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Dem. He dares not come there for the candle; for, you see, it is already in snuff.
Hip. I am aweary of this moon: would he would change! The. It appears, by his small light of discretion, that he is in the wane; but yet, in courtesy, in all reason, we must stay the time.
Lys. Proceed, Moon.
Moon. All that I have to say, is, to tell you that the lan horn is the moon; I, the man in the moon; this thorn-bush, my thorn-bush; and this dog, my dog.
Dem. Why, all these should be in the lanthorn; for all these are in the moon. But, silence! here comes Thisbe.
This. This is old Ninny's tomb.
Where is my love?
The. Well run, Thisbe.
Hip. Well shone, Moon. Truly, the moon shines with a good grace. [The Lion shakes Thisbe's mantle, and exit. The. Well moused, Lion. Lys. And so the lion vanished. Dem. And then came Pyramus.
Pyr. Sweet Moon, I thank thee for thy sunny beams;
But stay, O spite !
But mark, poor knight,
O dainty duck! O dear!
The. This passion, and the death of a dear friend, would go near to make a man look sad.
Hip. Beshrew my heart, but I pity the man.
Since lion vile hath here deflower'd my dear :
That lived, that loved, that liked, that look'd with cheer.
Come, tears, confound;
Ay, that left pap,
My soul is in the sky:
Tongue, lose thy light; Moon, take thy flight: Now die, die, die, die, die. Dem. No die, but an ace, for him; for he is but one. Lys. Less than an ace, man; for he is dead; he is nothing. The. With the help of a surgeon he might yet recover, and prove an ass.
[Exit Moonshine. [Dies.
Hip. How chance Moonshine is gone before Thisbe comes back and finds her lover?
The. She will find him by starlight. Here she comes 321 and her passion ends the play.
Hip. Methinks she should not use a long one for such a Pyramus I hope she will be brief.
Dem. A mote will turn the balance, which Pyramus, which Thisbe, is the better; he for a man, God warrant us; she for a woman, God bless us.
Lys. She hath spied him already with those sweet eyes.
What, dead, my dove?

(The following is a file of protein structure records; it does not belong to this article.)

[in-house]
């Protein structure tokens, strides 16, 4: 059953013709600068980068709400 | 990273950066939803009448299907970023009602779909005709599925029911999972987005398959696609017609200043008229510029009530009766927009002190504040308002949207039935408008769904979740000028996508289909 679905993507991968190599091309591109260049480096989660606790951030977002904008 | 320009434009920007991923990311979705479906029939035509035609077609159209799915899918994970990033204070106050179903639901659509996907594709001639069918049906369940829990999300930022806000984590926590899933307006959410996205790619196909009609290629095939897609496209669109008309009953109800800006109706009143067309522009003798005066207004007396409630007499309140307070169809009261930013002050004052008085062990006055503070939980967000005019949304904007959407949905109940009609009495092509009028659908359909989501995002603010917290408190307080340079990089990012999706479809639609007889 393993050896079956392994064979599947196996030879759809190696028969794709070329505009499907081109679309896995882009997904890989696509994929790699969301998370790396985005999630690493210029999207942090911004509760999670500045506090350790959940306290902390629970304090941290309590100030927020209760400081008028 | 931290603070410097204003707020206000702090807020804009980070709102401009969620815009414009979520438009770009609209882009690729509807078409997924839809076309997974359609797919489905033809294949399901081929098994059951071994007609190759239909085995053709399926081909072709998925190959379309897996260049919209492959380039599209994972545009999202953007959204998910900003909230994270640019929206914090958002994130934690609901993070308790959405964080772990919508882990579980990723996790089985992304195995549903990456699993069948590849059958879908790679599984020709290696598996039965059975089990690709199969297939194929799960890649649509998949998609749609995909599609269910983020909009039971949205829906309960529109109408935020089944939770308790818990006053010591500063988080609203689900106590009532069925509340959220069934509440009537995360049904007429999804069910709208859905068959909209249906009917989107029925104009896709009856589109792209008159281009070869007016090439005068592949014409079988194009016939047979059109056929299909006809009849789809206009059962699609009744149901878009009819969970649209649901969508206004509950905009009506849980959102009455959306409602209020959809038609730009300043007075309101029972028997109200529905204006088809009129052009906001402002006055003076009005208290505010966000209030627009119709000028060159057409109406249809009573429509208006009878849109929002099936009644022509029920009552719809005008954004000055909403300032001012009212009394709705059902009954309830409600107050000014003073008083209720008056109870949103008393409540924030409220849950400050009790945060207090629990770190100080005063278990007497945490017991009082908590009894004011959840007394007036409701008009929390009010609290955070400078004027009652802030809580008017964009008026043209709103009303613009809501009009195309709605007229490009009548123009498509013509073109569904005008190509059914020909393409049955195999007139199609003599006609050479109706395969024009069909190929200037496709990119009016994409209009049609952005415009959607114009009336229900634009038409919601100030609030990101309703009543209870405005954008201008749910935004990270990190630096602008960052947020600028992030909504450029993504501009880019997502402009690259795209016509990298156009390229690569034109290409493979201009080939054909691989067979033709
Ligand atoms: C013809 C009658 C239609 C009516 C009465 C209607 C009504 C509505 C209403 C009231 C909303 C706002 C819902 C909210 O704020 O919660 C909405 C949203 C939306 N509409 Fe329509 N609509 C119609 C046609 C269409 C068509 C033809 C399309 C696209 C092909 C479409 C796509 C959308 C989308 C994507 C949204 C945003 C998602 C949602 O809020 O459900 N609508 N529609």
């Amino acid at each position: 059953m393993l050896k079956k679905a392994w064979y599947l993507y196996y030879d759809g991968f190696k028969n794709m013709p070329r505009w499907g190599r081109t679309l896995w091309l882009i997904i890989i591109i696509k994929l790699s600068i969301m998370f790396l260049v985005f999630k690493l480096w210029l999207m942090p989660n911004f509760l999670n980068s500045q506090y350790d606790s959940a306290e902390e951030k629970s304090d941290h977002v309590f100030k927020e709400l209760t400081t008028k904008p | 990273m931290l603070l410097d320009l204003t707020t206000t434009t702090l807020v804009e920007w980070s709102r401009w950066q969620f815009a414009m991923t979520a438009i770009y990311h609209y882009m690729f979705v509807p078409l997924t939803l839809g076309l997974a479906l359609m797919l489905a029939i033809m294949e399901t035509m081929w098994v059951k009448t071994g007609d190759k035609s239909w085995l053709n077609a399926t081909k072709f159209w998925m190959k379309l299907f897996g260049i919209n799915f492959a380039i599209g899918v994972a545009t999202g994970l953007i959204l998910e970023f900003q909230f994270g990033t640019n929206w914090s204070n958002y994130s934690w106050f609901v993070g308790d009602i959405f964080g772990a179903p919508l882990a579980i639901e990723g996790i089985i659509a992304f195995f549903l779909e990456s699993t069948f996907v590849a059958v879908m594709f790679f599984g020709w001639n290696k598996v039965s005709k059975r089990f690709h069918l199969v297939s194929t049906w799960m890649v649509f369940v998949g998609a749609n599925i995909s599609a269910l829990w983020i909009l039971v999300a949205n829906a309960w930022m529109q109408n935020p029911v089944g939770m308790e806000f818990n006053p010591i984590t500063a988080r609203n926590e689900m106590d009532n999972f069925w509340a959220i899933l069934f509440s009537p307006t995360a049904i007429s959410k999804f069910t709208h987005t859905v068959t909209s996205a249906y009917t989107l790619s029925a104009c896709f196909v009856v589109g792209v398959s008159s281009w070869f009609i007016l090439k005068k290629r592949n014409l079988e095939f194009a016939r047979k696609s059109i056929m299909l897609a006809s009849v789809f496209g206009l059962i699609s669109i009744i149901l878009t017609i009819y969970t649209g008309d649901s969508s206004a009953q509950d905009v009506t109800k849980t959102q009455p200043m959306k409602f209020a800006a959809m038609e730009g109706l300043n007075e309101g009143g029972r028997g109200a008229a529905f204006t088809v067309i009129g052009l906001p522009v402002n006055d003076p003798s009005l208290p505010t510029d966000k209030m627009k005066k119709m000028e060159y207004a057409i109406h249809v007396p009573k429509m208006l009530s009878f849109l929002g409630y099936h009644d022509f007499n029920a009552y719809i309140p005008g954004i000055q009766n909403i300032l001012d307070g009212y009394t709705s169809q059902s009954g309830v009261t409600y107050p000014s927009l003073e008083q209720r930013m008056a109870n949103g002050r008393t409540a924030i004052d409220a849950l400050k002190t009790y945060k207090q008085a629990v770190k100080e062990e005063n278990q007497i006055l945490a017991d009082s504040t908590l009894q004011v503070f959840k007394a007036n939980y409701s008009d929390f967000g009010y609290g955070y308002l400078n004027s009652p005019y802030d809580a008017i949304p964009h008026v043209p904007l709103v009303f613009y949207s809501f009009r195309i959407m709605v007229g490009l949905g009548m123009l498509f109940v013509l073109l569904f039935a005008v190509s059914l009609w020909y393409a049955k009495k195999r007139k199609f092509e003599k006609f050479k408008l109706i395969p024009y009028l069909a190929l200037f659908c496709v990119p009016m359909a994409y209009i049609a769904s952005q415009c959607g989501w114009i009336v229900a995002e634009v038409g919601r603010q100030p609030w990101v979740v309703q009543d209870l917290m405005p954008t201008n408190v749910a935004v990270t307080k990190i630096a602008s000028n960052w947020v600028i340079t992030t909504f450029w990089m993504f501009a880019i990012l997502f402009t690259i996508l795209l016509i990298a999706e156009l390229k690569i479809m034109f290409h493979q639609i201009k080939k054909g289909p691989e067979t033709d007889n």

Speak, speak. Quite dumb?
Must cover thy sweet eyes.
This cherry nose,
These yellow cowslip cheeks,
O Sisters Three,
With shears his thread of silk.
Come, blade, my breast imbrue :
And, farewell, friends;
The. Moonshine and Lion are left to bury the dead."
Bot. [Springing up] No, I assure you; the wall is down that parted their fathers. Will it please you to see the epilogue, or to hear a Bergomask dance between two of our company? 361
The. No epilogue, I pray you; for your play needs no excuse. Never excuse; for when the players are all dead, there need none to be blamed. Marry, if he that writ it had played Pyramus and hanged himself in Thisbe's garter, it would have been a fine tragedy and so it is, truly; and very notably discharged. But, come, your Bergomask: let your epilogue alone. [A dance.
The iron tongue of midnight hath told twelve:
In remembrance of a shroud.
That the graves all gaping wide,
In the church-way paths to glide:
Now the hungry lion roars,
Whilst the screech-owl, screeching loud,
By the triple Hecate's team,
Now are frolic: not a mouse
Shall disturb this hallow'd house :
I am sent with broom before,
To sweep the dust behind the door.
Enter OBERON and TITANIA with their train.
Through the house give glimmering light,
Hop as light as bird from brier;
First, rehearse your song by rote,
Ever shall in safety rest.
Will we sing, and bless this place. [Song and dance. Obe. Now, until the break of day,
Through this house each fairy stray.
Puck. If we shadows have offended,
[Exeunt Oberon, Titania, and train. 430